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Will Arnot
Senior Editorial Specialist

IN-DEPTH: Issuers see former directors take on activist role

March 27, 2024
0 min read
Former company directors turn to activism

A growing number of former directors and founders have turned dissident as of late, returning to companies to push for new strategies and reforms.

Outside of campaigns where former executives are brought forward as nominees, such as Trian Partners’ slate for Walt Disney featuring the media giant’s former chief financial officer Jay Rasulo, U.S.-headquartered companies have seen a considerable increase in campaigns directly led by former affiliates, with seven such advances recorded in 2023, compared to four in 2022.

Europe-based insider campaigns doubled from three to six in the same period, with most demands by former executives and directors focused on refreshing the board.

A heightened level of emotion

The preexisting relationship between the company and the activist in such campaigns can present a unique challenge, with the potential for heightened levels of emotion serving as a distraction from the core business critique that should take center stage, as Lauren Gojkovich, founder and managing member of LDG Advisory, told Diligent Market Intelligence (DMI).

“In a contested situation when both sides are trying to make their case for change resonate across the rest of the shareholder base, introducing that extra dynamic of preexisting history and attendant emotion can make the already-challenging decision-making process for the rest of the shareholder base more complicated,” she noted.

“I have decided, not without some emotion, to resign from my role as director,” announced François Fornieri, the founder and major shareholder of Belgian women’s health company Mithra Pharmaceuticals, in June 2022, as he stepped away from the company, citing personal reasons.

In the only successful move led by such non-traditional activists in Europe last year, Fornieri returned in October 2023 as part of a group of concerned shareholders. At a special meeting, he successfully removed four of Mithra’s directors while also appointing another former director, Jacques Platieau, to the company’s board.

The insider success rate

In contrast to their track record in Europe, former company affiliates targeting U.S.-based companies achieved their objectives in almost half of the campaigns brought forward in 2023.

One such campaign was advanced last March by Mark Tkach, a former chief operating officer and director at RumbleOn and former Executive Vice Chair William Coulter, with the pair controlling one-third of the U.S. pre-owned vehicle marketplace’s stock after selling their business, RideNow Powersports, to RumbleOn in 2021.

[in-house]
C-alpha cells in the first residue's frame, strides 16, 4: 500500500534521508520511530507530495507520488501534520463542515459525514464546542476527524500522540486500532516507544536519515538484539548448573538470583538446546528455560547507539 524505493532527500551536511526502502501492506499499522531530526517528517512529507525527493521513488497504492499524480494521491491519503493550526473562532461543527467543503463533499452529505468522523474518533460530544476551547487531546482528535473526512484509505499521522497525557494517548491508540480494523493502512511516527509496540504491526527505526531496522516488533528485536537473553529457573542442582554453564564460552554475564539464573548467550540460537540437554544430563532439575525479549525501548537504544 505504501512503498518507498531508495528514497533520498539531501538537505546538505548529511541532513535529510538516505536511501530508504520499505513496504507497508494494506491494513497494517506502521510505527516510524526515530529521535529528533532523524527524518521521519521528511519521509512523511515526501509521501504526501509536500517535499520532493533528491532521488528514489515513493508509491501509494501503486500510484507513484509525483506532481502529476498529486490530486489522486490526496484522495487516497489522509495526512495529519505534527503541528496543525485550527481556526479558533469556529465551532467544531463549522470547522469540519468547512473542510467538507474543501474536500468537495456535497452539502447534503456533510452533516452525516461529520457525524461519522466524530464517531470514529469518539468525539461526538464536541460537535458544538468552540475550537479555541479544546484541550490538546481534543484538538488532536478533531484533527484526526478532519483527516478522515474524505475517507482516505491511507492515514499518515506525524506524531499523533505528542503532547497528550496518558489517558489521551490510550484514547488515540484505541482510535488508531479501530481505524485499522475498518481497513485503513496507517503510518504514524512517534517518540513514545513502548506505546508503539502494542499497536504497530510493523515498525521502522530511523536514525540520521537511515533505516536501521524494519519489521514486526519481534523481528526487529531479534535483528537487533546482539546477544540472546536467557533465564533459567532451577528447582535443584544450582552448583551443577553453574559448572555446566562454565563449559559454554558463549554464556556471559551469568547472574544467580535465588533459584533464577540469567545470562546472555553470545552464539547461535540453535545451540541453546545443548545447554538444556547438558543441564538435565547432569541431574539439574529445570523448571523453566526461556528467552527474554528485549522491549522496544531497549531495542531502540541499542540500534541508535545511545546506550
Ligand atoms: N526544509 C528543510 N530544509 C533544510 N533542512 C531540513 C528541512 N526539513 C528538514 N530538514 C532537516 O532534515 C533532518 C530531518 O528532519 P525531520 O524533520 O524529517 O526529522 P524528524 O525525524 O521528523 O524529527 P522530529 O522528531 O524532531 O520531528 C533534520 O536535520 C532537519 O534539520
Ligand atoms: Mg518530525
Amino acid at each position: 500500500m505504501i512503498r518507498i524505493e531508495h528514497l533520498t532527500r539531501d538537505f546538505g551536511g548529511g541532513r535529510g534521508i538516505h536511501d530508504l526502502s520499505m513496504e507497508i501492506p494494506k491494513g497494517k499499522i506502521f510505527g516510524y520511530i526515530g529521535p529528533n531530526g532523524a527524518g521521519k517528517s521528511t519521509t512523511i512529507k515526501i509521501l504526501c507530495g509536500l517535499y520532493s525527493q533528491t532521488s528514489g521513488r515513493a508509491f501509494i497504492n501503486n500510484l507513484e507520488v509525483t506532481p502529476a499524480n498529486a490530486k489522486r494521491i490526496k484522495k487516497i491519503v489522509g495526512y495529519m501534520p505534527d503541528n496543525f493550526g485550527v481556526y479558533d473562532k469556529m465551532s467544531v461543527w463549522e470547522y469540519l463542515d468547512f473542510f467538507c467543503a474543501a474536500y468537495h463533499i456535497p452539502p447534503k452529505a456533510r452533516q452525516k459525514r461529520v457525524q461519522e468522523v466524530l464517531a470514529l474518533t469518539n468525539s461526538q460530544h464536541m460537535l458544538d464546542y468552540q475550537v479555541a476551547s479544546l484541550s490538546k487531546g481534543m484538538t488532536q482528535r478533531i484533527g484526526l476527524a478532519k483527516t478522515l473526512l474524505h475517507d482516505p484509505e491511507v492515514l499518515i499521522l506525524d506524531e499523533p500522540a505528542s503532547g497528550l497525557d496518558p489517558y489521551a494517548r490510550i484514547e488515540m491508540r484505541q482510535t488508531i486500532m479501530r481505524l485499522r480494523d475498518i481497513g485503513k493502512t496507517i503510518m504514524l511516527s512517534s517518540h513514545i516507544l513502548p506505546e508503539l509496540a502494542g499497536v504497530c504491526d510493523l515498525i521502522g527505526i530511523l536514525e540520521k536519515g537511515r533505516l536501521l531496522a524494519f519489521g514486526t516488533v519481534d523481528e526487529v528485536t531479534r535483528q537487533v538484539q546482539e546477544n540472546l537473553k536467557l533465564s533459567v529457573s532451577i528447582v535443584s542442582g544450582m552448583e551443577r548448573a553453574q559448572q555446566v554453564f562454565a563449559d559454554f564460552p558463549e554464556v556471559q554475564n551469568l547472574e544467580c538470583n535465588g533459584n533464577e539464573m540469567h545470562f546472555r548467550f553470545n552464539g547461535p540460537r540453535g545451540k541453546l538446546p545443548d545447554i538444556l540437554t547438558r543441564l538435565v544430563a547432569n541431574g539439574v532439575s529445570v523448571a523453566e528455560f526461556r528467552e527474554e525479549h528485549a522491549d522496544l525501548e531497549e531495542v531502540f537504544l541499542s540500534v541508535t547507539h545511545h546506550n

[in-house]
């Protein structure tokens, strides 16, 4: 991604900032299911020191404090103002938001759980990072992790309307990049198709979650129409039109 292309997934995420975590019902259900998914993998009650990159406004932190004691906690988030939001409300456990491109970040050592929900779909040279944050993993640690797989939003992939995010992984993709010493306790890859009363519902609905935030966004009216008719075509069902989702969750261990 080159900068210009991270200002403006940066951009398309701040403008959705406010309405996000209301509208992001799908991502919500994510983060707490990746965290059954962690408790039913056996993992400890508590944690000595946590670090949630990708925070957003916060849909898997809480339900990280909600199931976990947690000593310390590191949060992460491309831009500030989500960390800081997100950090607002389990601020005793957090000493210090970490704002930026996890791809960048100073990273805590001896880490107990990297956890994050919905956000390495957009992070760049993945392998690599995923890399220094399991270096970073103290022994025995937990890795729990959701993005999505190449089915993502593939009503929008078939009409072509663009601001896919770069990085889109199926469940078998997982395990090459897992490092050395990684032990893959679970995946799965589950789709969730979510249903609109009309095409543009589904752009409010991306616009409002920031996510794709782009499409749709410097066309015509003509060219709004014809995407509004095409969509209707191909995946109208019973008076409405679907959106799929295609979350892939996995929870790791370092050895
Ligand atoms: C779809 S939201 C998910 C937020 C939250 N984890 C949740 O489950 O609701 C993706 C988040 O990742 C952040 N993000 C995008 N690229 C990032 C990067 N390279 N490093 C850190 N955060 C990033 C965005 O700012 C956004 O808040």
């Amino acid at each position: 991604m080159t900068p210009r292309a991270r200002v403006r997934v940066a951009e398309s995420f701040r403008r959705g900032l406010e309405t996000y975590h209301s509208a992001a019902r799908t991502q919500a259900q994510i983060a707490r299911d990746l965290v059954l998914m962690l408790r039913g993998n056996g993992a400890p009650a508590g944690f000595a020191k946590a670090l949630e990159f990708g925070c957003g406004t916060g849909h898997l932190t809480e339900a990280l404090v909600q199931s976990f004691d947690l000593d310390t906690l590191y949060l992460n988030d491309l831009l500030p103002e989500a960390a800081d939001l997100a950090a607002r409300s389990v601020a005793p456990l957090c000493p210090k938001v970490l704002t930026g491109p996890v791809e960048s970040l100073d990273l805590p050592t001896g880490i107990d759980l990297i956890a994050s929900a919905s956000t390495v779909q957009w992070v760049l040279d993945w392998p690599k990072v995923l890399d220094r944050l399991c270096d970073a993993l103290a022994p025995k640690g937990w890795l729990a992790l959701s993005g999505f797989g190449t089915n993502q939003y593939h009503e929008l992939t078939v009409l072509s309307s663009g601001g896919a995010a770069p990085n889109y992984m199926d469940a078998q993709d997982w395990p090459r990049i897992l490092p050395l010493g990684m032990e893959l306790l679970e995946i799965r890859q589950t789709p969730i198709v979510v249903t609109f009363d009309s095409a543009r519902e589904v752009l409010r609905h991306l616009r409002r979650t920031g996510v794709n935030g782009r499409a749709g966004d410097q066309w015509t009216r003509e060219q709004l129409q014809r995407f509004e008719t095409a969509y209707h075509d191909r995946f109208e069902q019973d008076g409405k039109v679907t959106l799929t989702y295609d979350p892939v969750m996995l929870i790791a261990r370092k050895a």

“We are entrepreneurs, not activist investors,” the duo stressed in their first March letter, while explaining their reasons to seek meaningful changes on the board in a bid to address an 80% decline in the share price. After a three-month campaign, which delivered various concessions along the way, Tkach was named interim CEO and Coulter was named as a board observer in a settlement inked just four weeks before company’s annual meeting.

In late October last year, U.S. medical imaging company Spectral AI’s top shareholder Erich Spangenberg, who had sat on the board for more than a decade until 2022, launched a campaign to bring back former CEO and co-founder Michael DiMaio, arguing he would bring a “much-needed dimension.”

Spangenberg, also a holder of 33% of shares at the time, was later appointed to the board himself to serve as chairman of two key board committees, with the company referencing his experience as a key resource. “We are pleased to welcome the return of Erich to the board of directors, where his experience, insights and network will be an invaluable resource for our company,” said Wensheng Fan, CEO of Spectral AI.

Reputations on the line

Companies tend to take a different approach to proxy defense when squaring off against a former affiliate. In one of the most divisive campaigns to emerge this season, Crown Castle has been facing off against its co-founder and former CEO Ted Miller, describing his board bid as self-serving.

Pointing to Miller’s departure from the board in August 2002, Crown Castle said its stock price had declined to approximately $1 per share. “The stock is now over 100 times above that price – an increase achieved while Mr. Miller had no role in the company’s operations or governance,” it asserted in a recently published preliminary proxy statement.

In the two-year period since 2022, issuers in Europe and the U.S. have managed to defend their boards against such activist advances on eight occasions, as well as successfully negotiating demand withdrawals in two cases, with many opting to focus on the dissident’s track record.

“Such fights often involve a higher degree of personal attacks. A company’s board and executives may typically point to the failures and problems that the business endured during the former affiliate’s tenure, questioning their track record,” asserted Rajeev Kumar, senior managing director of Georgeson.

As management teams prepare for proxy season, issuers are advised to focus investor messaging on their long-term vision and how they are going to drive shareholder returns.

“The investors don't care about the personal conflict or the personal dynamics. They're focused on the financials. They're interested in what's going to drive shareholder value over the long-term and why your side is the appropriate side to initiate the process to put that in place,” said Brian Valerio, senior vice president in the advisory group at Alliance Advisors.


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